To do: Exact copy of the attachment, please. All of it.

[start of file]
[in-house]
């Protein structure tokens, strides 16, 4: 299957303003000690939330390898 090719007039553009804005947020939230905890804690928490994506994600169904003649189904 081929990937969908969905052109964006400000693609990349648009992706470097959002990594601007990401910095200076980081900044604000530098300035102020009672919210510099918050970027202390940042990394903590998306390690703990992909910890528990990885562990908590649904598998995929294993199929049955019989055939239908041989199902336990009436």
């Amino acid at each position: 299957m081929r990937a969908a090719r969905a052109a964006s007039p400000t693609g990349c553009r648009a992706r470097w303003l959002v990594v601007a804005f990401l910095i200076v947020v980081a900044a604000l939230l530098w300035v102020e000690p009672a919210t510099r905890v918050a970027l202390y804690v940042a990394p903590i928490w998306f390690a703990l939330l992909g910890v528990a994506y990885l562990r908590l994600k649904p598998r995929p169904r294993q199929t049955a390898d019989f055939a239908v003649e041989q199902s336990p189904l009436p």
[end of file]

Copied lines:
[in-house]
């Protein structure tokens, strides 16, 4: 299957303003000690939330390898 090719007039553009804005947020939230905890804690928490994506994600169904003649189904 081929990937969908969905052109964006400000693609990349648009992706470097959002990594601007990401910095200076980081900044604000530098300035102020009672919210510099918050970027202390940042990394903590998306390690703990992909910890528990990885562990908590649904598998995929294993199929049955019989055939239908041989199902336990009436």
């Amino acid at each position: 299957m081929r990937a969908a090719r969905a052109a964006s007039p400000t693609g990349c553009r648009a992706r470097w303003l959002v990594v601007a804005f990401l910095i200076v947020v980081a900044a604000l939230l530098w300035v102020e000690p009672a919210t510099r905890v918050a970027l202390y804690v940042a990394p903590i928490w998306f390690a703990l939330l992909g910890v528990a994506y990885l562990r908590l994600k649904p598998r995929p169904r294993q199929t049955a390898d019989f055939a239908v003649e041989q199902s336990p189904l009436p």